The story so far: In a tragic accident, a MIG-21 trainer jet of the Indian Air Force (IAF) crashed in Rajasthan last Thursday killing both the pilots onboard, Wing Commander M. Rana and Flight Lieutenant Advitiya Bal. This has once again put the focus on the MIG-21 jets as well as on the IAF’s fighter strength and modernisation.
The MIG-21 was inducted into the IAF in the early 1960s and since then more than 800 variants of the supersonic fighter were inducted into service. It remained the frontline fighter jet of the force for a long time. During this period, there were over 400 accidents involving the jet which claimed the lives of around 200 pilots. Currently, there are four MIG-21 squadrons in service consisting of the upgraded Bison variant. IAF officials have stated that there is technical life still left in them.
There are only four squadrons of the MIG-21 aircraft, the IAF informed the Parliamentary Standing Committee on defence as per a report tabled in March this year. “As and when the technical life is complete, we can’t keep them extra even for a day, and we don’t keep them either. Life extension is done for some aircraft. In that regard, we now have the Bison aircraft remaining, which are upgraded, but still old. There is no doubt about that,” an IAF representative told the committee.
With delays in new inductions, the IAF has been forced to continue the last four MIG-21 Bison squadrons in service. One squadron is set to be phased out in the next few months, while the remaining three squadrons are planned to be phased out in the next three years. This phase out was worked out much before last week’s tragic incident.
The IAF has an authorised strength of 42 fighter squadrons. As time passes, the drawdown is increasing as the total technical life is completed. However, the rate of new inductions is not matching the drawdown, depleting the overall number of fighter squadrons. Additionally, several frontline aircraft in the inventory including the Jaguars, MIG-29s will begin phasing out by the end of the decade. For instance, by 2027-28 the first of the MIG-29s, inducted in the late 1980s, will start going out.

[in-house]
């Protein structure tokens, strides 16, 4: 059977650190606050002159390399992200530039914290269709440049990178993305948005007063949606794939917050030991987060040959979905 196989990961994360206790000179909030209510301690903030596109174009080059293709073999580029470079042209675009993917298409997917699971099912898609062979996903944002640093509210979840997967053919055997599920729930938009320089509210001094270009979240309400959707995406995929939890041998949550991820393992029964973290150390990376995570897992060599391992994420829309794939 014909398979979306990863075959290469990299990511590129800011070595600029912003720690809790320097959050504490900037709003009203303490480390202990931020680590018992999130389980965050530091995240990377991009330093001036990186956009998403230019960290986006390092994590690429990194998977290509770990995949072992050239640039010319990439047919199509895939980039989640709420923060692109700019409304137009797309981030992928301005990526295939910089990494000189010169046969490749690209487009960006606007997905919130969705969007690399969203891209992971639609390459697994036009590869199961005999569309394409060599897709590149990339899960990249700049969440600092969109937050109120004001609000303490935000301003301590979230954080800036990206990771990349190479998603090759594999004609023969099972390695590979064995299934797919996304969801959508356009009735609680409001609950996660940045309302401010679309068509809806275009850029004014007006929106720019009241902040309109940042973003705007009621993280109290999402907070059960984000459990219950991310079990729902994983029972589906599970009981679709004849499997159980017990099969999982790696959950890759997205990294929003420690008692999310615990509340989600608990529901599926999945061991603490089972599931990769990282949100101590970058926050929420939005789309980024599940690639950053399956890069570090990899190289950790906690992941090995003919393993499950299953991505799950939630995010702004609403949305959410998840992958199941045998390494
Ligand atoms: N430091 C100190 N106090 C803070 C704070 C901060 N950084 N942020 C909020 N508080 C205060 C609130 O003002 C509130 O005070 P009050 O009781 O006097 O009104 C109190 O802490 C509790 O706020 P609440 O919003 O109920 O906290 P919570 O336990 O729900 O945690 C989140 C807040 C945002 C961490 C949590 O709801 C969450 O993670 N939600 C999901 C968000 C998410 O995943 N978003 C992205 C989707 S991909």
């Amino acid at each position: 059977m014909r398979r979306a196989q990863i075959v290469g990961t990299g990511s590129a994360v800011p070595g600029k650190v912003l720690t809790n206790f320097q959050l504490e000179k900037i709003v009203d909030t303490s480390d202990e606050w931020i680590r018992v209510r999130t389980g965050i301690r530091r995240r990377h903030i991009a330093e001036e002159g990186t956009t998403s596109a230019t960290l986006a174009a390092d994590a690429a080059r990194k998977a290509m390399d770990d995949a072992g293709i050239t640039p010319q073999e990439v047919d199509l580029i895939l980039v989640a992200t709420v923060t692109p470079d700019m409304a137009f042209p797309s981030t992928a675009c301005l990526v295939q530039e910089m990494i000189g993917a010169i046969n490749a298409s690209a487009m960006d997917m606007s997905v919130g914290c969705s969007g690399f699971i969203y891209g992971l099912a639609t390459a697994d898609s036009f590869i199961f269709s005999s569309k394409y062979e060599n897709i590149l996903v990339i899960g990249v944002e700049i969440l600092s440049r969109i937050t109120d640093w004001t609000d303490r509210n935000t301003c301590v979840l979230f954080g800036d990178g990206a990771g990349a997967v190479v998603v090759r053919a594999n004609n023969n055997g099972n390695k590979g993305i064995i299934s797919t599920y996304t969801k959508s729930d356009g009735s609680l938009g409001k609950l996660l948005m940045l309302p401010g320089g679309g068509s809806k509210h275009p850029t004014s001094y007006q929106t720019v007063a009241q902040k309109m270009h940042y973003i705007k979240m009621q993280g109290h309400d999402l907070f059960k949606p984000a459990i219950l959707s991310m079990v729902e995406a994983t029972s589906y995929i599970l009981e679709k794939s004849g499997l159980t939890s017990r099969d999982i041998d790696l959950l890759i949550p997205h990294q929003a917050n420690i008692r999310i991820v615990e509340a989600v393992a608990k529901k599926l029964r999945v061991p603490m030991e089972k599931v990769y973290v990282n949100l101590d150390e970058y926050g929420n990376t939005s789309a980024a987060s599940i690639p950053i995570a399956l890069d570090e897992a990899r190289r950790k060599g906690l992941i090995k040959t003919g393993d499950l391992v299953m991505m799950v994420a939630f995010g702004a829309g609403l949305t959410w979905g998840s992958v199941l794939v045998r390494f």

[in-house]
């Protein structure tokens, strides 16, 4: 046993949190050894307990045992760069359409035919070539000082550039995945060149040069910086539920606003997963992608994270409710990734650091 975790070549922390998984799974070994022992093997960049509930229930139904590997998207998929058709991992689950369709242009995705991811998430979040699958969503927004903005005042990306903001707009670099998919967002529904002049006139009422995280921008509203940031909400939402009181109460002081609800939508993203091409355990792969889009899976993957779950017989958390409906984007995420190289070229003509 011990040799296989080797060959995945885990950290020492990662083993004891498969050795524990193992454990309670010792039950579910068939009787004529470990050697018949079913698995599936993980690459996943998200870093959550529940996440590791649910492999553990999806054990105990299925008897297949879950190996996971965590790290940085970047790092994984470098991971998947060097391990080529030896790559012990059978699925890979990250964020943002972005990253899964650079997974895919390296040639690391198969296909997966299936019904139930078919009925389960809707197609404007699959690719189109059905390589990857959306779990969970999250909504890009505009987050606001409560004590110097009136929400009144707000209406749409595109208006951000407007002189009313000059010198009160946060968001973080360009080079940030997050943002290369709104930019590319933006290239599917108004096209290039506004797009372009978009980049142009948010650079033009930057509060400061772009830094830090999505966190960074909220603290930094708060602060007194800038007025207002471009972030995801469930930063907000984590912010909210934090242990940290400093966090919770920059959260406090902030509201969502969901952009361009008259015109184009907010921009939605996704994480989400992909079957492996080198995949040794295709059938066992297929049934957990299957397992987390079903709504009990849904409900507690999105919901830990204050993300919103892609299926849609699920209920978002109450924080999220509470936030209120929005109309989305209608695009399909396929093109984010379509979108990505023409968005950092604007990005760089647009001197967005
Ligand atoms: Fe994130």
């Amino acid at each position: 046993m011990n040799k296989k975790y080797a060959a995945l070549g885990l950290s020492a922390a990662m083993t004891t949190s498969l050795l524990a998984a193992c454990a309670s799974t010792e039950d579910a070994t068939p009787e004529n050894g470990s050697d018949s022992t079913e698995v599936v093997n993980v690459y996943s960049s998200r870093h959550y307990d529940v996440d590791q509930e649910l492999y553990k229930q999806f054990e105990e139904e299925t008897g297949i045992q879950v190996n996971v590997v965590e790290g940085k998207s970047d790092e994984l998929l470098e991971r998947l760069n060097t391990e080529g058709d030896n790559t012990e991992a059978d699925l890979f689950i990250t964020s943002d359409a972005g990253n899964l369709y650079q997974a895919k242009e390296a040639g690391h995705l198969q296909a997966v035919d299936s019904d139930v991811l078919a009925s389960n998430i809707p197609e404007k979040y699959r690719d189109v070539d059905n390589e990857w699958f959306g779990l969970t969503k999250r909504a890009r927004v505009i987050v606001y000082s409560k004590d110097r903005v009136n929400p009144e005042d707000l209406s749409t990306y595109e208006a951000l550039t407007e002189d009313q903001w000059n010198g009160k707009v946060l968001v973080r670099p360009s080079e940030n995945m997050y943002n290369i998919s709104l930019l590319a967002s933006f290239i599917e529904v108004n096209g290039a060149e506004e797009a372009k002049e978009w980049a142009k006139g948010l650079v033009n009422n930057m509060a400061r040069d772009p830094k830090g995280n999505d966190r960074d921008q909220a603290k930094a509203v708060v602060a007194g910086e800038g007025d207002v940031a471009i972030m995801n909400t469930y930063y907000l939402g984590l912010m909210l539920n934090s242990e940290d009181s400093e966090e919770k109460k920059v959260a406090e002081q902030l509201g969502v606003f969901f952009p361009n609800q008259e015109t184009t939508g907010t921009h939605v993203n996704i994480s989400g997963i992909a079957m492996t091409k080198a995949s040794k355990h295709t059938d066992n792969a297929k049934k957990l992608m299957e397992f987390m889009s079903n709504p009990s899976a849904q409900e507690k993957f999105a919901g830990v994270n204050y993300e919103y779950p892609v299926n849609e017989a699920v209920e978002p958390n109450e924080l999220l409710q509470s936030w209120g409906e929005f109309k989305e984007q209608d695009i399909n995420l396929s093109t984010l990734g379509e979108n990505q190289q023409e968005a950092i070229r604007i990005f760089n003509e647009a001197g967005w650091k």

In the last few years, the IAF has inducted two squadrons of the indigenous Light Combat Aircraft (LCA) Tejas and two squadrons of Rafale fighter jets procured from France which pushed the squadron strength to 32.
In January 2021, the IAF had signed a contract with Hindustan Aeronautics Limited (HAL) for 83 LCA MK-1A which it will start receiving from early 2024 onwards. Along with that the to-be-acquired 114 Multi-Role Fighter Aircraft (MRFA) will help arrest the drawdown, the IAF said.
A larger LCA-MK2 as well as the fifth generation Advanced Medium Combat Aircraft (AMCA) are under development. However, their availability in enough numbers will take some time.
The IAF has acknowledged that they will not be able to achieve the desired strength for the time being and that they are doing the best they can. In addition to the indigenous aircraft coming up, the IAF is confident that increasing the low availability rates of Su-30 and other fighters in service will offset some of the shortfall in the interim. However, that could be potentially impacted due to the war in Ukraine even though officials have said that they are assessing the impact of the war and western sanctions.
“But the interesting fact is that we have ended up spending a large amount when we got the funds last to last year and last year on revenue spares. There is also a very large number of Sukhoi-30 and other fighters on ground and we are hopeful that when those spares start coming from this year onwards, we will be able to actually add some squadrons,” the IAF representative had informed the standing committee.
The representative further added: “Serviceability state, as you are aware, has been low. Once we get that, the existing strength itself we can ramp up before the new aircraft come in. That is the best we are looking at for us as of now.”
In the last seven to eight years, several steps have been taken to increase the serviceability rates of the Russian equipment in use, especially the Su-30MKI fleet which constitutes a significant number in the IAF inventory. Part of the measures are long term spares and support agreements as well as joint ventures in India with Russian original equipment manufacturers for faster turnaround.